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We are using Redis as a caching server, and often have to deal with caching list. When we cache simple objects we do a GET and Redis will return null if the object doesn't exist and we'll know that the object isn't cached and have to be loaded from database.

But how do we best handle the same for lists - an empty list can be a valid value. Do we need to call EXISTS to check if the list exists (but making the operation 2 calls instead of one) or does someone have a better idea how to handle this scenario?


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up vote 8 down vote accepted

If you absolutely need to do that, when the list is created you can push a "sentinel" as first element that is never removed. In order to do this atomically you can use MULTI/EXEC/WATCH, but watch is only available in Redis 2.2 that is currently a preview (even if pretty stable, you can grab it from github master branch).

I think in your use case you may also want RPUSHX and LPUSHX, that will atomically push against a list only if it already exists.

Note that since Redis 2.2 to exist means to have at least 1 element for a list, as lists that will reach zero elements are automatically removed, for many good reasons ;)

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After some more consideration I think my solution will be to simply not regenerate the list automatically, on the fly. My concern was the following: I insert a record into a database, and add to a Redis list simultaneously. If Redis should happen to crash (and lose perhaps the last second of transactions) - how could I get to a state where the database and Redis are in sync again. I think I've landed on a solution that means that if Redis should happen to crash, the situation will have to be recovered manually by re-syncing the lists from database. Oh - and thanks for the nice work :-) – Micael Nov 6 '10 at 14:12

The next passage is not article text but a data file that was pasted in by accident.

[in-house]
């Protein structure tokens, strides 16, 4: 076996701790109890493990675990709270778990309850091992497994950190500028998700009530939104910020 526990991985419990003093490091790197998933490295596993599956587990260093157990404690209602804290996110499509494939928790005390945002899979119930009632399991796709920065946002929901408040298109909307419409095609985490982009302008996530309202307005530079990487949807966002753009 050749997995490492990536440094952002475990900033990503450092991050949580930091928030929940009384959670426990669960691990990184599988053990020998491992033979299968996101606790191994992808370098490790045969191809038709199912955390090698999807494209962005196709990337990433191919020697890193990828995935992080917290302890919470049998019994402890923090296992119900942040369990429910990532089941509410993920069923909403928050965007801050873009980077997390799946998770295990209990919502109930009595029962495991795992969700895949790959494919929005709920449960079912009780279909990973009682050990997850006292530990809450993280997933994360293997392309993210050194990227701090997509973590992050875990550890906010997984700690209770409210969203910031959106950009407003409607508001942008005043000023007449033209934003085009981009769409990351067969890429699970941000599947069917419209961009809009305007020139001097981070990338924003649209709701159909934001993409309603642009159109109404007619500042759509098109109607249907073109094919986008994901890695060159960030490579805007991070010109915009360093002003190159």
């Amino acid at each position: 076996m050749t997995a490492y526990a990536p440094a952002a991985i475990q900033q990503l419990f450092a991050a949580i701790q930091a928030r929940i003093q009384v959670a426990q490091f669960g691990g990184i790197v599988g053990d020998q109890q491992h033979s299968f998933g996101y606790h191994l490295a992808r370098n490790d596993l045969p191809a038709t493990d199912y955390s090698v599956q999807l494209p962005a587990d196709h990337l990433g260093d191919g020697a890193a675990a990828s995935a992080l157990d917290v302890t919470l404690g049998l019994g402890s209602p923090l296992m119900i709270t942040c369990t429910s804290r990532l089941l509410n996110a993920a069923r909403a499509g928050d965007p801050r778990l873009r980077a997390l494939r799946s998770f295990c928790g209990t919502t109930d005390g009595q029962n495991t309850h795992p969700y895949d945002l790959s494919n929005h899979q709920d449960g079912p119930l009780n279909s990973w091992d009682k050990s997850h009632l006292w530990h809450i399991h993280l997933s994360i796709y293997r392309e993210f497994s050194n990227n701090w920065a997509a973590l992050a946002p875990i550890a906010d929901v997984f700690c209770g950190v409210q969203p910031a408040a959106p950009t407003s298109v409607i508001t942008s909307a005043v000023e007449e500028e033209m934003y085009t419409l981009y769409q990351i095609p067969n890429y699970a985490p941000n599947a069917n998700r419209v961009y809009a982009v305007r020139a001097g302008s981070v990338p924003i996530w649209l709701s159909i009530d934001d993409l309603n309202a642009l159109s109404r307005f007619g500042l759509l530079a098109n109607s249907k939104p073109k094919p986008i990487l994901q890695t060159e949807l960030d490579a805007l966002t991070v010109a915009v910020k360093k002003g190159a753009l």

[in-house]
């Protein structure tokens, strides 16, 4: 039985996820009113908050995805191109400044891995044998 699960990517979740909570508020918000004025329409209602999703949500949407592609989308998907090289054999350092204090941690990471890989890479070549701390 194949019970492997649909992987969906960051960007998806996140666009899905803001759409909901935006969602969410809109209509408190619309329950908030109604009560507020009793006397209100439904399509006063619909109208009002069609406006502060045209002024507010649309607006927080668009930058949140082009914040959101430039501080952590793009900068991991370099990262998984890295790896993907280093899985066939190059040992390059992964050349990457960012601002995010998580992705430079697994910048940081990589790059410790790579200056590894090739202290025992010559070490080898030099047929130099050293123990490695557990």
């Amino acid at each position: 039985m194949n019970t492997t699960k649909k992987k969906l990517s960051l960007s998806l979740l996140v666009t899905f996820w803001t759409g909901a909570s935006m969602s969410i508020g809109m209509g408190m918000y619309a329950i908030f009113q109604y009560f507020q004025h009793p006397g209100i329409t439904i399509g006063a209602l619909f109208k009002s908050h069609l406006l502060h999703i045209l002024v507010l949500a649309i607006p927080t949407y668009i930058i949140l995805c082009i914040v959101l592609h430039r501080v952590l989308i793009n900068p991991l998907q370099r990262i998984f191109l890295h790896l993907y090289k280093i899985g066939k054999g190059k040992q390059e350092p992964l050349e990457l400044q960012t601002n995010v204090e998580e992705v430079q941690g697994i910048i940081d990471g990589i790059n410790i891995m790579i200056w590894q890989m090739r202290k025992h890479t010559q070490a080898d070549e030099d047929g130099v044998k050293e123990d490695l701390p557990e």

+1 for being the correct answer. But could you point me at your "good reasons?" Empty sets and lists are different from non-existent ones. – Crisfole Sep 23 '14 at 17:17

Unfortunately, list/set retrieval commands such as LRANGE and SMEMBERS do not seem to distinguish between an empty list/set and a non-existent list/set.

So if you absolutely need to distinguish between the two cases, I guess you'll need to do an EXISTS first. Try pipelining your commands for better performance. Most Redis client libraries support pipelining.

Or you might reconsider your caching strategy so that you don't need to distinguish them.

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Since v2.0 redis treats empty LISTs, SETs, ZSETs and HASHEs the same way as not existing ones. When you have removed all elements from a list, the EXISTS command will return false! – Ludger Sprenker Nov 4 '10 at 12:56
@Ludger Sprenker Wow, I didn't know that! I'd only tested this with 1.2.6 before. This totally screw's Micael's caching strategy. – kijin Nov 4 '10 at 16:19

If you are using php, I would assign the return value to an variable and then check if it is an array. (This is how it works using the Predis library)

$res = $redis->get('Key');
    do code here
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